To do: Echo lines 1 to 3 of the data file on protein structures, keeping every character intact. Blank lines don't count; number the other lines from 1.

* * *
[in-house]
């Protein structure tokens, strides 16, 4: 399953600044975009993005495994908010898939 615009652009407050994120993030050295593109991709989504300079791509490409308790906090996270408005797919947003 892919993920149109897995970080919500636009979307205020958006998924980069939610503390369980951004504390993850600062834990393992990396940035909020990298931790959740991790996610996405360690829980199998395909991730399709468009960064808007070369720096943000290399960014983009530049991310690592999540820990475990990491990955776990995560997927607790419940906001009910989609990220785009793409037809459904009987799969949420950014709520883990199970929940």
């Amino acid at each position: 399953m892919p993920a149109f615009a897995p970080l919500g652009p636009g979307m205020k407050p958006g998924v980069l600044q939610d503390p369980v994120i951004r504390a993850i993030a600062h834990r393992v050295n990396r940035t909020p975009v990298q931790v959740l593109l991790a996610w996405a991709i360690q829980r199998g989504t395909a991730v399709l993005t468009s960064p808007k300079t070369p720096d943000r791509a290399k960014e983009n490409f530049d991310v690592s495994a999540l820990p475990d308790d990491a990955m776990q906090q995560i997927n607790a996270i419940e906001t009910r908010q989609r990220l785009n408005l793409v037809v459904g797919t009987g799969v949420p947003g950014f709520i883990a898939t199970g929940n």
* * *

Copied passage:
[in-house]
């Protein structure tokens, strides 16, 4: 399953600044975009993005495994908010898939 615009652009407050994120993030050295593109991709989504300079791509490409308790906090996270408005797919947003 892919993920149109897995970080919500636009979307205020958006998924980069939610503390369980951004504390993850600062834990393992990396940035909020990298931790959740991790996610996405360690829980199998395909991730399709468009960064808007070369720096943000290399960014983009530049991310690592999540820990475990990491990955776990995560997927607790419940906001009910989609990220785009793409037809459904009987799969949420950014709520883990199970929940």
């Amino acid at each position: 399953m892919p993920a149109f615009a897995p970080l919500g652009p636009g979307m205020k407050p958006g998924v980069l600044q939610d503390p369980v994120i951004r504390a993850i993030a600062h834990r393992v050295n990396r940035t909020p975009v990298q931790v959740l593109l991790a996610w996405a991709i360690q829980r199998g989504t395909a991730v399709l993005t468009s960064p808007k300079t070369p720096d943000r791509a290399k960014e983009n490409f530049d991310v690592s495994a999540l820990p475990d308790d990491a990955m776990q906090q995560i997927n607790a996270i419940e906001t009910r908010q989609r990220l785009n408005l793409v037809v459904g797919t009987g799969v949420p947003g950014f709520i883990a898939t199970g929940n």